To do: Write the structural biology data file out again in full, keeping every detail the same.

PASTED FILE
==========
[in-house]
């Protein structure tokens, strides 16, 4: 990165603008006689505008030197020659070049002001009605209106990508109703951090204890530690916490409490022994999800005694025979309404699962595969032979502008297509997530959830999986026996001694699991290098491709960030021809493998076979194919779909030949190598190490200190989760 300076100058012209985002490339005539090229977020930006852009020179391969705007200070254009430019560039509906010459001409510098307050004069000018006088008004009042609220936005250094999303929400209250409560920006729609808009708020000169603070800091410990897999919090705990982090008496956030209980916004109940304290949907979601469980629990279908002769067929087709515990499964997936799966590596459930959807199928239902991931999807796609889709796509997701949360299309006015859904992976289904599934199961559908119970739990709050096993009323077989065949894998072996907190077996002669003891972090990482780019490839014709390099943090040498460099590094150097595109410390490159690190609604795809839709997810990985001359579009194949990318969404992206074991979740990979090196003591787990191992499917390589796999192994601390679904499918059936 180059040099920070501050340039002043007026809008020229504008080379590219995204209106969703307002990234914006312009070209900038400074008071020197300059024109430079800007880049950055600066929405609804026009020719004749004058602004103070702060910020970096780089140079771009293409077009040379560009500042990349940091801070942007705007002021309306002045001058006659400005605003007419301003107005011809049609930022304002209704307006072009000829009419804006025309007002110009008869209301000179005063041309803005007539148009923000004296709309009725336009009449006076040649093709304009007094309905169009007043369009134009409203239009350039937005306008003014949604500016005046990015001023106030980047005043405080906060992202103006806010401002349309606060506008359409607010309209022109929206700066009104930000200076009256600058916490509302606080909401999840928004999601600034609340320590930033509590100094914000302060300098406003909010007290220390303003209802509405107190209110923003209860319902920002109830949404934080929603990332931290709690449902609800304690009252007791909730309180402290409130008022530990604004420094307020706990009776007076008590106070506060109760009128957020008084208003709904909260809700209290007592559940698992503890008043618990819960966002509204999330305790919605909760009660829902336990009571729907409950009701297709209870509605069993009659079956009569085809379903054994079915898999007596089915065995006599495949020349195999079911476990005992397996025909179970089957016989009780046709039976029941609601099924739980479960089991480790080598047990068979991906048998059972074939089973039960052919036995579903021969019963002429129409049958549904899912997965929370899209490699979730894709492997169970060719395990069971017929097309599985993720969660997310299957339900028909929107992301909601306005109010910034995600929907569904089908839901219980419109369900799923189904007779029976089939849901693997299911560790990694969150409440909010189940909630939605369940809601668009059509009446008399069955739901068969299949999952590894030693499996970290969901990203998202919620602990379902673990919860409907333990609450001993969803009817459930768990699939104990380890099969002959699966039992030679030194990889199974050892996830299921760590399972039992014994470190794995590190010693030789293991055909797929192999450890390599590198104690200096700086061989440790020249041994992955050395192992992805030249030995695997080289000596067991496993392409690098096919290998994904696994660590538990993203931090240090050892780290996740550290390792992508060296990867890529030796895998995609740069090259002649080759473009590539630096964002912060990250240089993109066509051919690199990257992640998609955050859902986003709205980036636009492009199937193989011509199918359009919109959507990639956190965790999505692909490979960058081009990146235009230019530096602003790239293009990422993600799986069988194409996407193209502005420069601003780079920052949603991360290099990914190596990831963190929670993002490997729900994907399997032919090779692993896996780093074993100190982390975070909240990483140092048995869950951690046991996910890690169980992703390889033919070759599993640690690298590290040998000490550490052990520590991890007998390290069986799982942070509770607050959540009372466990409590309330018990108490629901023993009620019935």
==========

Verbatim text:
[in-house]
């Protein structure tokens, strides 16, 4: 990165603008006689505008030197020659070049002001009605209106990508109703951090204890530690916490409490022994999800005694025979309404699962595969032979502008297509997530959830999986026996001694699991290098491709960030021809493998076979194919779909030949190598190490200190989760 300076100058012209985002490339005539090229977020930006852009020179391969705007200070254009430019560039509906010459001409510098307050004069000018006088008004009042609220936005250094999303929400209250409560920006729609808009708020000169603070800091410990897999919090705990982090008496956030209980916004109940304290949907979601469980629990279908002769067929087709515990499964997936799966590596459930959807199928239902991931999807796609889709796509997701949360299309006015859904992976289904599934199961559908119970739990709050096993009323077989065949894998072996907190077996002669003891972090990482780019490839014709390099943090040498460099590094150097595109410390490159690190609604795809839709997810990985001359579009194949990318969404992206074991979740990979090196003591787990191992499917390589796999192994601390679904499918059936 180059040099920070501050340039002043007026809008020229504008080379590219995204209106969703307002990234914006312009070209900038400074008071020197300059024109430079800007880049950055600066929405609804026009020719004749004058602004103070702060910020970096780089140079771009293409077009040379560009500042990349940091801070942007705007002021309306002045001058006659400005605003007419301003107005011809049609930022304002209704307006072009000829009419804006025309007002110009008869209301000179005063041309803005007539148009923000004296709309009725336009009449006076040649093709304009007094309905169009007043369009134009409203239009350039937005306008003014949604500016005046990015001023106030980047005043405080906060992202103006806010401002349309606060506008359409607010309209022109929206700066009104930000200076009256600058916490509302606080909401999840928004999601600034609340320590930033509590100094914000302060300098406003909010007290220390303003209802509405107190209110923003209860319902920002109830949404934080929603990332931290709690449902609800304690009252007791909730309180402290409130008022530990604004420094307020706990009776007076008590106070506060109760009128957020008084208003709904909260809700209290007592559940698992503890008043618990819960966002509204999330305790919605909760009660829902336990009571729907409950009701297709209870509605069993009659079956009569085809379903054994079915898999007596089915065995006599495949020349195999079911476990005992397996025909179970089957016989009780046709039976029941609601099924739980479960089991480790080598047990068979991906048998059972074939089973039960052919036995579903021969019963002429129409049958549904899912997965929370899209490699979730894709492997169970060719395990069971017929097309599985993720969660997310299957339900028909929107992301909601306005109010910034995600929907569904089908839901219980419109369900799923189904007779029976089939849901693997299911560790990694969150409440909010189940909630939605369940809601668009059509009446008399069955739901068969299949999952590894030693499996970290969901990203998202919620602990379902673990919860409907333990609450001993969803009817459930768990699939104990380890099969002959699966039992030679030194990889199974050892996830299921760590399972039992014994470190794995590190010693030789293991055909797929192999450890390599590198104690200096700086061989440790020249041994992955050395192992992805030249030995695997080289000596067991496993392409690098096919290998994904696994660590538990993203931090240090050892780290996740550290390792992508060296990867890529030796895998995609740069090259002649080759473009590539630096964002912060990250240089993109066509051919690199990257992640998609955050859902986003709205980036636009492009199937193989011509199918359009919109959507990639956190965790999505692909490979960058081009990146235009230019530096602003790239293009990422993600799986069988194409996407193209502005420069601003780079920052949603991360290099990914190596990831963190929670993002490997729900994907399997032919090779692993896996780093074993100190982390975070909240990483140092048995869950951690046991996910890690169980992703390889033919070759599993640690690298590290040998000490550490052990520590991890007998390290069986799982942070509770607050959540009372466990409590309330018990108490629901023993009620019935």